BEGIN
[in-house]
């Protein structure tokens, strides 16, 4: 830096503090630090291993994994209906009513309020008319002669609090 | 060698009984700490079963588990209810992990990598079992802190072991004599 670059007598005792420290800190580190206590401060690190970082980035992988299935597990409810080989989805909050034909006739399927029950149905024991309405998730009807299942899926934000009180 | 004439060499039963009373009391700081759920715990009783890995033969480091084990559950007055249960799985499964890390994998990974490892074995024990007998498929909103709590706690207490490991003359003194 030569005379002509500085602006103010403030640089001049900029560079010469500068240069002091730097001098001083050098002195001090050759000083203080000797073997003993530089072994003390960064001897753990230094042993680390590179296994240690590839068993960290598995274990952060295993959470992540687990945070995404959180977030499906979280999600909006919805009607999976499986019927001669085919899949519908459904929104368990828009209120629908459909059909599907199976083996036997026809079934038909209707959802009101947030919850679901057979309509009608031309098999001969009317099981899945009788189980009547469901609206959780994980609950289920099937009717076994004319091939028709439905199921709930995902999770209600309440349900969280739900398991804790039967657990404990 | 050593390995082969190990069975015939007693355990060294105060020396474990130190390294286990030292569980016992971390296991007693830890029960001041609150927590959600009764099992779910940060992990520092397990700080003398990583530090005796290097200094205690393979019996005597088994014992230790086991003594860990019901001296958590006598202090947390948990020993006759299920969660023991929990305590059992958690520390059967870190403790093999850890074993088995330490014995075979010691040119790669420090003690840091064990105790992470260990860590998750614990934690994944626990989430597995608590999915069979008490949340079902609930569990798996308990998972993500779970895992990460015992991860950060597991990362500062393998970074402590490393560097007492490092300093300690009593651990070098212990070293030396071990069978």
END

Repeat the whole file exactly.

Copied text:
[in-house]
């Protein structure tokens, strides 16, 4: 830096503090630090291993994994209906009513309020008319002669609090 | 060698009984700490079963588990209810992990990598079992802190072991004599 670059007598005792420290800190580190206590401060690190970082980035992988299935597990409810080989989805909050034909006739399927029950149905024991309405998730009807299942899926934000009180 | 004439060499039963009373009391700081759920715990009783890995033969480091084990559950007055249960799985499964890390994998990974490892074995024990007998498929909103709590706690207490490991003359003194 030569005379002509500085602006103010403030640089001049900029560079010469500068240069002091730097001098001083050098002195001090050759000083203080000797073997003993530089072994003390960064001897753990230094042993680390590179296994240690590839068993960290598995274990952060295993959470992540687990945070995404959180977030499906979280999600909006919805009607999976499986019927001669085919899949519908459904929104368990828009209120629908459909059909599907199976083996036997026809079934038909209707959802009101947030919850679901057979309509009608031309098999001969009317099981899945009788189980009547469901609206959780994980609950289920099937009717076994004319091939028709439905199921709930995902999770209600309440349900969280739900398991804790039967657990404990 | 050593390995082969190990069975015939007693355990060294105060020396474990130190390294286990030292569980016992971390296991007693830890029960001041609150927590959600009764099992779910940060992990520092397990700080003398990583530090005796290097200094205690393979019996005597088994014992230790086991003594860990019901001296958590006598202090947390948990020993006759299920969660023991929990305590059992958690520390059967870190403790093999850890074993088995330490014995075979010691040119790669420090003690840091064990105790992470260990860590998750614990934690994944626990989430597995608590999915069979008490949340079902609930569990798996308990998972993500779970895992990460015992991860950060597991990362500062393998970074402590490393560097007492490092300093300690009593651990070098212990070293030396071990069978």